corporate

Users have been enjoying Microsoft’s Windows 8.1 Consumer Preview over the last few weeks and now enterprise users get their turn. Today Microsoft announced availability for their Windows 8.1 Enterprise Preview. The new enterprise build adds premium features to the platform that improve mobility, security, management, and virtualization.

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If there were one area where Microsoft’s Windows Phone devices should be doing well it is within business. Nokia have just posted a new video extolling the headline features of Windows Phone 8 to the corporate crowd.

Even though Windows Phone has a whole feature set designed to be consumer friendly, it also has arguably the best office friendly apps too, mobile office anyone?

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Good Technology has released their annual report detailing the spread of device activations for Q2. Good are well known for being at the forefront of providing technology for IT departments to facilitate users who wish to use their own devices for work, commonly referred to as BYOD, or to allow departments to use technology that's not quite as secure or manageable out of the box. The premise is simple; the software provides a heavily encrypted shell to keep corporate email private and secure. Windows Phone is making its presence known in the workplace according to this report.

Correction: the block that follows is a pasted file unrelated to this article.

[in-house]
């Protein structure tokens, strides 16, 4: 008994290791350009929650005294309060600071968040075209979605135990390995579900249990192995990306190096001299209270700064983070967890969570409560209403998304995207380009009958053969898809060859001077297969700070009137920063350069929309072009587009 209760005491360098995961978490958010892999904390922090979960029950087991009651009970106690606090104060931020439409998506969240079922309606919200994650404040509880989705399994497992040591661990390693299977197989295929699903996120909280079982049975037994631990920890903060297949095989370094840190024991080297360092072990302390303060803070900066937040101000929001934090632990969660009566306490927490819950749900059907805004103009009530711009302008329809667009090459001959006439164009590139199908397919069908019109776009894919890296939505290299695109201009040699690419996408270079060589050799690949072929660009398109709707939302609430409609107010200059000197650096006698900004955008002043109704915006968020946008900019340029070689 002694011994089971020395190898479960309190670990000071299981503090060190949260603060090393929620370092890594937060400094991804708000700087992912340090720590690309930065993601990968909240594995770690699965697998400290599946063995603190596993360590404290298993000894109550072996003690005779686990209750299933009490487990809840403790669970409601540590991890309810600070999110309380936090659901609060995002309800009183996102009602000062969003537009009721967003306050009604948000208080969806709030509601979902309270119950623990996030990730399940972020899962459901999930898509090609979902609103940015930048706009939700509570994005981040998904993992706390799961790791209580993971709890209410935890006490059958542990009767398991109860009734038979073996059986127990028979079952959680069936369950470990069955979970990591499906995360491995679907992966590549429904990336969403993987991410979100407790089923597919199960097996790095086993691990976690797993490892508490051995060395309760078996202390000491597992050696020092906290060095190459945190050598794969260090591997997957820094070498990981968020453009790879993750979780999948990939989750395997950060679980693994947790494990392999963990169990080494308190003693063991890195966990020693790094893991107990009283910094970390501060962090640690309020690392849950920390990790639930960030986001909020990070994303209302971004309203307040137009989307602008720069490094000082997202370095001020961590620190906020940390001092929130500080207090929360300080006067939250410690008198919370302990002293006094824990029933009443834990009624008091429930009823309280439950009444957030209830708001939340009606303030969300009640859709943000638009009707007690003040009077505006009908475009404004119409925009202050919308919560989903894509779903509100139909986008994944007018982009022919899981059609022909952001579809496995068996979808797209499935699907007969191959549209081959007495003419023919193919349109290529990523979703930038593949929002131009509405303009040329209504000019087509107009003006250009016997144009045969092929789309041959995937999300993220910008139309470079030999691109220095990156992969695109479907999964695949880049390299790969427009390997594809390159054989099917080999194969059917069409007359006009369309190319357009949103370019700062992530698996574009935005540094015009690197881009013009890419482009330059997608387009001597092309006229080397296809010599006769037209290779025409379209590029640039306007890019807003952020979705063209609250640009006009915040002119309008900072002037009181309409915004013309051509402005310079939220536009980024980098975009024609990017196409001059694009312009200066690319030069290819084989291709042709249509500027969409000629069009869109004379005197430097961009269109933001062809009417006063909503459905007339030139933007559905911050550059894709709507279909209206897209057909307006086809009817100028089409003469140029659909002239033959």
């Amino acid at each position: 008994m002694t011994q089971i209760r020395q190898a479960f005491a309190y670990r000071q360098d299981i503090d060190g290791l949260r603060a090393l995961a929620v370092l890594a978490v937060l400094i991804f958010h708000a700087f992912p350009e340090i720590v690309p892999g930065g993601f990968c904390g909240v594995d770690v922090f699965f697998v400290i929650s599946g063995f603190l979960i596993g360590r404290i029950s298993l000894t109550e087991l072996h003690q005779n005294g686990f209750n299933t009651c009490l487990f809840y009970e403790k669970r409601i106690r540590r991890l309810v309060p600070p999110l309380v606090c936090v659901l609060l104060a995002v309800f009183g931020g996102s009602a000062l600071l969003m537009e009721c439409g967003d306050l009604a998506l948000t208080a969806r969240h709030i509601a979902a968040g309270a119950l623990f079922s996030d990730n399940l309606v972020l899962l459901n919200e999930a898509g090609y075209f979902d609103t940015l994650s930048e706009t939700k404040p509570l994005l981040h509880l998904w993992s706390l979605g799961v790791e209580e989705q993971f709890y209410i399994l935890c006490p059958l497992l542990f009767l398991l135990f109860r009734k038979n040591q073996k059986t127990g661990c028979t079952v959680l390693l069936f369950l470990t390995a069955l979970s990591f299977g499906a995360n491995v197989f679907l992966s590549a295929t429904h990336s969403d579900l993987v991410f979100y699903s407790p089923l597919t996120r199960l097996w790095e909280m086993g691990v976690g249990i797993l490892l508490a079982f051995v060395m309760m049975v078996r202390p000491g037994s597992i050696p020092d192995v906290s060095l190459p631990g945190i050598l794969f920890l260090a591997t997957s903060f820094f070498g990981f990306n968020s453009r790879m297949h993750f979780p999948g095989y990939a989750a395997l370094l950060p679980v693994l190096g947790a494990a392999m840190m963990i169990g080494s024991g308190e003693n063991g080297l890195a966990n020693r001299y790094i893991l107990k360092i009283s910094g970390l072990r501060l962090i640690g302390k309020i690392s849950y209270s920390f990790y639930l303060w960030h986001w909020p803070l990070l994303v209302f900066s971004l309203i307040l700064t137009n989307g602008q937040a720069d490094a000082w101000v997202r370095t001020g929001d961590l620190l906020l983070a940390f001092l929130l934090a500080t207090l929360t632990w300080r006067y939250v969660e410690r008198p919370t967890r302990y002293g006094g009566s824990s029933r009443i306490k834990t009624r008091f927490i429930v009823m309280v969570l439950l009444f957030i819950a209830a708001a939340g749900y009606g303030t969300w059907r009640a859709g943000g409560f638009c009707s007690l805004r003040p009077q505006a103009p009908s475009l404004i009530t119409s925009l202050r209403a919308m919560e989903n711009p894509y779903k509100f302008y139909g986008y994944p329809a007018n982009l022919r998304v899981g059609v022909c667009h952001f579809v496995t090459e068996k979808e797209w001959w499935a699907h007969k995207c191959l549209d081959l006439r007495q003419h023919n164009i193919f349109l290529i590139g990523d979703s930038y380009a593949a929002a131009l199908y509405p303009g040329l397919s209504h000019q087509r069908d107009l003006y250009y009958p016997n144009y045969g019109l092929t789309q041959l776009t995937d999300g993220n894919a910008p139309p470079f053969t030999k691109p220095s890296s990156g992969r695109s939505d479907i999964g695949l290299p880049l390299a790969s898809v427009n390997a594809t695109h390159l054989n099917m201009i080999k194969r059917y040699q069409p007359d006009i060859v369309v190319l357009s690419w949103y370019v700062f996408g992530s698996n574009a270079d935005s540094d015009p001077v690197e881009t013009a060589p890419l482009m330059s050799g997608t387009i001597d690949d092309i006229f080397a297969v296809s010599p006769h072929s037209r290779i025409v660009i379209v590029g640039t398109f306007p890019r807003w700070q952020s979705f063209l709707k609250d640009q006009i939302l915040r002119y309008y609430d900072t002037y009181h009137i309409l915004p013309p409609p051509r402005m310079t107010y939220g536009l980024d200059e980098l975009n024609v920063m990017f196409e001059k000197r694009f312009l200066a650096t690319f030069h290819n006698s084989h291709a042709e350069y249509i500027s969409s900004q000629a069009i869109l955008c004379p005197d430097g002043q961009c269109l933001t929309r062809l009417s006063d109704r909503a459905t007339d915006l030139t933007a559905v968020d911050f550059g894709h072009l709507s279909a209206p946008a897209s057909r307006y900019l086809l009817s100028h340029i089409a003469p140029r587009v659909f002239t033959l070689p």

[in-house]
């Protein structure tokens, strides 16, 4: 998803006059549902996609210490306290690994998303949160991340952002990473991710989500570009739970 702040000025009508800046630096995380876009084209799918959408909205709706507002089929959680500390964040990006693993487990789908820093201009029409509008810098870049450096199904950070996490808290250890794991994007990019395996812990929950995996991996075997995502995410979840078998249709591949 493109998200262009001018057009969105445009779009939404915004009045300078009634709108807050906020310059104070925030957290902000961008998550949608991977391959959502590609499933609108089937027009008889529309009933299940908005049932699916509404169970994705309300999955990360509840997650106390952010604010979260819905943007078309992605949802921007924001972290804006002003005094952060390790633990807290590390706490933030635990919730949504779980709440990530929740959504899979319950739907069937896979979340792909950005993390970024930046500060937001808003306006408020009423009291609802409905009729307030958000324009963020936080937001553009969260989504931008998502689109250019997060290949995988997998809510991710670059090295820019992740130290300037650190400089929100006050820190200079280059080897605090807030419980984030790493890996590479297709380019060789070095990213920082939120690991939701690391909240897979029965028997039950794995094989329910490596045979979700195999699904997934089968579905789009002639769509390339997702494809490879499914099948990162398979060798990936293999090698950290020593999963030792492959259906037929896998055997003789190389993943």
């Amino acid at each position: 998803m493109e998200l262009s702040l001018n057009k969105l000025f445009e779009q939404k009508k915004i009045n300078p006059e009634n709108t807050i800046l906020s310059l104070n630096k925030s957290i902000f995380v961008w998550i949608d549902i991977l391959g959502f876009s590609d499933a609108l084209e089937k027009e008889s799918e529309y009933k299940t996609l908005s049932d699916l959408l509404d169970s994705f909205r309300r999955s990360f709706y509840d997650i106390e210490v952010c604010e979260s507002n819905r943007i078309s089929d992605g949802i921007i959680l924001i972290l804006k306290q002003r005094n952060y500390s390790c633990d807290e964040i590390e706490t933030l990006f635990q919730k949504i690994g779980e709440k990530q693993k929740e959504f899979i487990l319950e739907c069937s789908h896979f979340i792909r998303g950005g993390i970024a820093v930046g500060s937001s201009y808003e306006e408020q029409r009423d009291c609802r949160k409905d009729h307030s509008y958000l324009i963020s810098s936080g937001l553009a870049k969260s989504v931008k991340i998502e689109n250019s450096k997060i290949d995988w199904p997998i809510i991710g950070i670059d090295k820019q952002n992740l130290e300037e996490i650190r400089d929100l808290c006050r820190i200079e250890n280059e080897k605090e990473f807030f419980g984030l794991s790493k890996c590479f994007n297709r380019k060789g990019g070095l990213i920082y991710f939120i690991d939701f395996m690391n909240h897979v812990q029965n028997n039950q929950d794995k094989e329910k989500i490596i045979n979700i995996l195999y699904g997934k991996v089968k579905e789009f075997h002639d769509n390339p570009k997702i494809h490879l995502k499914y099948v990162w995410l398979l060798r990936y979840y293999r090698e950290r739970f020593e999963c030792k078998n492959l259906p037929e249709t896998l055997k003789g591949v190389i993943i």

The Good Windows Phone client was only debuted in April 2012 but already it’s showing as accounting for 1.2% of the overall activations. Bear in mind that the lion’s share of activations are currently going to the non-enterprise friendly, but current executive fondle-thing-business toy, the IPad. The iPad is accounting for a whopping 94.5 of all activations.

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Unofficial Lync app for Windows Phone on the way

While we're still waiting on Lync to arrive with Mango, hopefully within the next two weeks, we've also found out that Damaka, a mobile unified communications company in Texas, is planning to bring Xync to the platform. Xync is their answer for mobile Lync across a number of platforms including Android, iOS and Symbian.

Matt Landis recently interviewed Ramesh Chaturvedi from Damaka and received the following answer to one of the questions:

Definitely Windows Phone will be targeted. Remember our history with Windows Mobile? We made video on WM6.1 back in 2006 and Windows is important to us. We definitely will target Windows Phone. Up until now the lack of Windows Phone camera API has been the hold up. The camera API should be available to us this month and then we will start work.

Interesting stuff, it will be great to see what Microsoft brings with its offering. We did see a demo at TechEd 2011 in New Zealand of Lync for Windows Phone by Microsoft and found out they were looking to bring the client to other platforms too. Check out the full interview over at Matt's blog (link below).

Source: Matt Landis, via: WPSauce

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Though we know Microsoft built Windows Phone 7 1.0 around consumers first, it sure has a lot to offer businesses as well. To get that message across, Microsoft just put out a "Small Business Mobility Kit" which consists of one PowerPoint file and one PDF documenting in detail how and why Windows Phone 7 will work for you. They even have a new website focusing just on this area: www.windowsphone.com/business.